In letter to Sen. Conrad, Nevada Senator requests support for” underwater” homeowners in budget resolution
March 23, 2009
Washington, D.C. – Nevada Senator Harry Reid today sent the following letter to Senator Kent Conrad, the Chairman of the Committee on the Budget, requesting a provision in the budget to support troubled homeowners, including Nevadan homeowners with substantial negative equity in their homes. Recent statistics indicate 58 percent of Nevada homeowners owe more on their mortgage than their house is worth. Text of the letter follows:
The Honorable Kent Conrad
Committee on the Budget
United States Senate
Washington, DC 20510
As you develop the budget resolution for Fiscal Year 2010, I am writing to request that you include a reserve fund for legislation to provide assistance to homeowners who are struggling to avoid foreclosure.
As you know, the housing crisis is affecting the entire nation and is hitting my own state of Nevada especially hard. The foreclosure rate in Nevada is the highest in the nation, and threatens to go even higher. Currently, according to the U.S. Department of Housing and Urban Development, more than 58 percent of Nevada homeowners suffer from negative equity – that is, they owe more on their mortgage than their home is worth. By contrast, that figure nationally is about 20 percent. Until homeowners in Nevada and other states get some relief, our economy will continue to struggle.
Given the housing problems we face in Nevada and elsewhere, I was pleased when the Obama Administration agreed to devote a significant portion of funding under the Troubled Assets Relief Program for a program designed to provide relief for homeowners. Unfortunately, the refinancing program developed by the Treasury Department, while very helpful in many parts of the country, will leave out too many Nevadans because their loan-to-value ratio is too high to qualify. Most of these Nevadans have done nothing wrong. Yet now they find themselves in severe financial distress with no assistance available, even while their tax dollars are being used to bail out many of the financial institutions that created this crisis. This is deeply unfair and wrong.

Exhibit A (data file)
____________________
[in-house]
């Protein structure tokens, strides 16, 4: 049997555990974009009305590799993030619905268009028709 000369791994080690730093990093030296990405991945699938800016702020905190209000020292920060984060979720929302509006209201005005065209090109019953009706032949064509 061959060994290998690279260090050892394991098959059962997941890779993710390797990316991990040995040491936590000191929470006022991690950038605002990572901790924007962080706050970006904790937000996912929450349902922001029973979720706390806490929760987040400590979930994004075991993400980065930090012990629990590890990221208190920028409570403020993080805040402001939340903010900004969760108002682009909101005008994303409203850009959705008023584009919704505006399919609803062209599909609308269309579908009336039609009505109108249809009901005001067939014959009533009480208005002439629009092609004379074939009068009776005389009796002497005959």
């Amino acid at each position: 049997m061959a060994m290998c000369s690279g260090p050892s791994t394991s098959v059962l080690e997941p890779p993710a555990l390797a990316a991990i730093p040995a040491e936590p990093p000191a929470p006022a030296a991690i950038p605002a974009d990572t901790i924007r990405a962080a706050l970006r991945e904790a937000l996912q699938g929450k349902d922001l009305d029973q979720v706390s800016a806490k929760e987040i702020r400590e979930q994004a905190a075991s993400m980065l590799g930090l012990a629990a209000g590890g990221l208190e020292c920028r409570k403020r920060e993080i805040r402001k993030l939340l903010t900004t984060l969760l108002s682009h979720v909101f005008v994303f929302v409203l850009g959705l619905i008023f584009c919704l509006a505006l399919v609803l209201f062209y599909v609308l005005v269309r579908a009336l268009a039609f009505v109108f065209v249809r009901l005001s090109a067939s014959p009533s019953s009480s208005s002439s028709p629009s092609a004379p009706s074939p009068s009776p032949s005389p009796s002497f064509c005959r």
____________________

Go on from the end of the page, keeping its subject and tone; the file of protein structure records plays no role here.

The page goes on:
In my view, therefore, it is critically important that more be done to provide assistance to struggling homeowners, including those with substantial negative equity. For example, Congress needs to give homeowners more leverage in their efforts to seek loan modifications with lenders and loan servicers. That is why I believe we must eliminate the perverse discrimination in current law that allows owners of several luxury vacation homes to seek relief in bankruptcy, but that denies the same relief to working Americans who live in a single home. Ending this discrimination would give homeowners at least some leverage in negotiating with lenders, which could help produce results in many cases without the need to file for bankruptcy.
It also is important that we eliminate the threat of frivolous lawsuits, which now is discouraging many loan servicers from renegotiating mortgages. That is why I so strongly support legislation to provide such servicers with a so-called “safe harbor,” to allow them to modify a mortgage without fear of a lawsuit. In addition, we need to take other steps, such as improving the deeply flawed “Hope for Homeowners” Program, which for most homeowners is providing neither hope nor help.
To demonstrate our recognition of and support for addressing the housing crisis and to accommodate these and other pro-homeowner initiatives, I strongly urge you to include a housing reserve fund in the budget resolution. This reserve fund should be designed to accommodate a broad range of homeowner assistance initiatives, including those discussed above. While I know you and the other members face many competing demands this year, I hope you agree that expanding assistance to homeowners deserves to be a top priority. Not only because so many hard working Americans badly need our help, but because our entire economy depends on addressing the housing crisis, without which it will be impossible to put our financial system back on track.
On behalf of homeowners in Nevada and the rest of the country, thank you in advance for your serious consideration of this request.
RenoBruce R. Thompson
Courthouse & Federal Bldg
400 S. Virginia St, Suite 902
Reno, NV 89501
Washington DC522 Hart Senate Office Bldg
Washington, DC 20510
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